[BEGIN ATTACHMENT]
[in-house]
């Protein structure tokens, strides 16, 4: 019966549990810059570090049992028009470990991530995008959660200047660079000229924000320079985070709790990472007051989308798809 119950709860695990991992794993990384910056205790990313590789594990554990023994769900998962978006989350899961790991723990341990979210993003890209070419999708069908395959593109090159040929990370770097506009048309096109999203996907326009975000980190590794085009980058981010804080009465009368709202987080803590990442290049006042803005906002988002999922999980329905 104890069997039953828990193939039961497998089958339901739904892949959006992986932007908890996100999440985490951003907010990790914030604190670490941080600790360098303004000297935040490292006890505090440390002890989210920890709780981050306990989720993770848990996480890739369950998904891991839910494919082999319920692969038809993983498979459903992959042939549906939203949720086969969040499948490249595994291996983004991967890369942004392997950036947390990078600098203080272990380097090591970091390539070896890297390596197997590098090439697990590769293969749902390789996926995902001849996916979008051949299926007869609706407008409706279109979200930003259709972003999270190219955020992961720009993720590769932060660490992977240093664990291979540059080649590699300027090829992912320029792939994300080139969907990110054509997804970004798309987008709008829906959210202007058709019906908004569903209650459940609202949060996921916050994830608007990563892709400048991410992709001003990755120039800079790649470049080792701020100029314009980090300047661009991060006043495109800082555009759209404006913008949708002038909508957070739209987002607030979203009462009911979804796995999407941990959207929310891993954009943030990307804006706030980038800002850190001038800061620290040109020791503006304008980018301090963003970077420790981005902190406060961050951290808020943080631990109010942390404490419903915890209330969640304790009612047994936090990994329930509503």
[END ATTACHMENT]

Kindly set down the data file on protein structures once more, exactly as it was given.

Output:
[in-house]
């Protein structure tokens, strides 16, 4: 019966549990810059570090049992028009470990991530995008959660200047660079000229924000320079985070709790990472007051989308798809 119950709860695990991992794993990384910056205790990313590789594990554990023994769900998962978006989350899961790991723990341990979210993003890209070419999708069908395959593109090159040929990370770097506009048309096109999203996907326009975000980190590794085009980058981010804080009465009368709202987080803590990442290049006042803005906002988002999922999980329905 104890069997039953828990193939039961497998089958339901739904892949959006992986932007908890996100999440985490951003907010990790914030604190670490941080600790360098303004000297935040490292006890505090440390002890989210920890709780981050306990989720993770848990996480890739369950998904891991839910494919082999319920692969038809993983498979459903992959042939549906939203949720086969969040499948490249595994291996983004991967890369942004392997950036947390990078600098203080272990380097090591970091390539070896890297390596197997590098090439697990590769293969749902390789996926995902001849996916979008051949299926007869609706407008409706279109979200930003259709972003999270190219955020992961720009993720590769932060660490992977240093664990291979540059080649590699300027090829992912320029792939994300080139969907990110054509997804970004798309987008709008829906959210202007058709019906908004569903209650459940609202949060996921916050994830608007990563892709400048991410992709001003990755120039800079790649470049080792701020100029314009980090300047661009991060006043495109800082555009759209404006913008949708002038909508957070739209987002607030979203009462009911979804796995999407941990959207929310891993954009943030990307804006706030980038800002850190001038800061620290040109020791503006304008980018301090963003970077420790981005902190406060961050951290808020943080631990109010942390404490419903915890209330969640304790009612047994936090990994329930509503």